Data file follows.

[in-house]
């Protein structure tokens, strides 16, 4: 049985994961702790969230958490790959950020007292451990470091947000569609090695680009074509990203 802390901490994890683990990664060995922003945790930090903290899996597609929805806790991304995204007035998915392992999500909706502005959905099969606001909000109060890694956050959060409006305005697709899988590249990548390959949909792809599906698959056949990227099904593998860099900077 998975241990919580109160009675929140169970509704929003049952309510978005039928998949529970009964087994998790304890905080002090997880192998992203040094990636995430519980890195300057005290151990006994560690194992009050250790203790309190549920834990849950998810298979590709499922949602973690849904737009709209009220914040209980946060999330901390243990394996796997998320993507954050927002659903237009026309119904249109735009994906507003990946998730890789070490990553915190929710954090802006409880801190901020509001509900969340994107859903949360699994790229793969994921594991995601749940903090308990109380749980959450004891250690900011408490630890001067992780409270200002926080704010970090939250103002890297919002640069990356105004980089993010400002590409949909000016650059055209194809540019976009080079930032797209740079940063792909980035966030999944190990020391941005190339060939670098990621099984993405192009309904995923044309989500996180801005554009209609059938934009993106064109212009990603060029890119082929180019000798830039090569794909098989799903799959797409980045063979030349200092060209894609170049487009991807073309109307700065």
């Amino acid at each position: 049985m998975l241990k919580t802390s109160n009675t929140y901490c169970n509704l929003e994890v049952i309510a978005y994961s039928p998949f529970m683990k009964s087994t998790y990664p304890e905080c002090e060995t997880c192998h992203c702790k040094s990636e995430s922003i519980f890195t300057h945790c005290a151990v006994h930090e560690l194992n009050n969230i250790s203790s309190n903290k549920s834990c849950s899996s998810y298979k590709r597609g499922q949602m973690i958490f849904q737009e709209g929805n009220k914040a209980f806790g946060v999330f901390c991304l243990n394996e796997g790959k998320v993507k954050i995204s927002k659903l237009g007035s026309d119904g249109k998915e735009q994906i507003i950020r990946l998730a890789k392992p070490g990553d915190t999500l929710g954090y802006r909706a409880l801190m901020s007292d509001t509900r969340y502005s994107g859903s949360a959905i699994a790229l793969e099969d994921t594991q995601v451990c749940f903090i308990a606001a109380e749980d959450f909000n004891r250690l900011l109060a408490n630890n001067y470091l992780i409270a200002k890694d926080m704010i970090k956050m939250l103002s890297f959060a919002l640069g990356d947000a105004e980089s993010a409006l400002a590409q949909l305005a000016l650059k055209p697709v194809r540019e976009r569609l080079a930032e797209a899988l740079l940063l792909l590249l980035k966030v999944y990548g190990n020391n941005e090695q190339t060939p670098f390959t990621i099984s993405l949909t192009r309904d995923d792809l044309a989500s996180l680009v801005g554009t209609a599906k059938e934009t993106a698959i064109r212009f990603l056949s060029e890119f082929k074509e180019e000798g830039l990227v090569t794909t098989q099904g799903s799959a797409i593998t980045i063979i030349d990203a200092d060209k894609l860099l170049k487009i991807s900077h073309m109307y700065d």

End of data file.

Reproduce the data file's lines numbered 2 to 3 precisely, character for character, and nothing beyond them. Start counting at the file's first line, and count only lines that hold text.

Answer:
């Protein structure tokens, strides 16, 4: 049985994961702790969230958490790959950020007292451990470091947000569609090695680009074509990203 802390901490994890683990990664060995922003945790930090903290899996597609929805806790991304995204007035998915392992999500909706502005959905099969606001909000109060890694956050959060409006305005697709899988590249990548390959949909792809599906698959056949990227099904593998860099900077 998975241990919580109160009675929140169970509704929003049952309510978005039928998949529970009964087994998790304890905080002090997880192998992203040094990636995430519980890195300057005290151990006994560690194992009050250790203790309190549920834990849950998810298979590709499922949602973690849904737009709209009220914040209980946060999330901390243990394996796997998320993507954050927002659903237009026309119904249109735009994906507003990946998730890789070490990553915190929710954090802006409880801190901020509001509900969340994107859903949360699994790229793969994921594991995601749940903090308990109380749980959450004891250690900011408490630890001067992780409270200002926080704010970090939250103002890297919002640069990356105004980089993010400002590409949909000016650059055209194809540019976009080079930032797209740079940063792909980035966030999944190990020391941005190339060939670098990621099984993405192009309904995923044309989500996180801005554009209609059938934009993106064109212009990603060029890119082929180019000798830039090569794909098989799903799959797409980045063979030349200092060209894609170049487009991807073309109307700065």
């Amino acid at each position: 049985m998975l241990k919580t802390s109160n009675t929140y901490c169970n509704l929003e994890v049952i309510a978005y994961s039928p998949f529970m683990k009964s087994t998790y990664p304890e905080c002090e060995t997880c192998h992203c702790k040094s990636e995430s922003i519980f890195t300057h945790c005290a151990v006994h930090e560690l194992n009050n969230i250790s203790s309190n903290k549920s834990c849950s899996s998810y298979k590709r597609g499922q949602m973690i958490f849904q737009e709209g929805n009220k914040a209980f806790g946060v999330f901390c991304l243990n394996e796997g790959k998320v993507k954050i995204s927002k659903l237009g007035s026309d119904g249109k998915e735009q994906i507003i950020r990946l998730a890789k392992p070490g990553d915190t999500l929710g954090y802006r909706a409880l801190m901020s007292d509001t509900r969340y502005s994107g859903s949360a959905i699994a790229l793969e099969d994921t594991q995601v451990c749940f903090i308990a606001a109380e749980d959450f909000n004891r250690l900011l109060a408490n630890n001067y470091l992780i409270a200002k890694d926080m704010i970090k956050m939250l103002s890297f959060a919002l640069g990356d947000a105004e980089s993010a409006l400002a590409q949909l305005a000016l650059k055209p697709v194809r540019e976009r569609l080079a930032e797209a899988l740079l940063l792909l590249l980035k966030v999944y990548g190990n020391n941005e090695q190339t060939p670098f390959t990621i099984s993405l949909t192009r309904d995923d792809l044309a989500s996180l680009v801005g554009t209609a599906k059938e934009t993106a698959i064109r212009f990603l056949s060029e890119f082929k074509e180019e000798g830039l990227v090569t794909t098989q099904g799903s799959a797409i593998t980045i063979i030349d990203a200092d060209k894609l860099l170049k487009i991807s900077h073309m109307y700065d």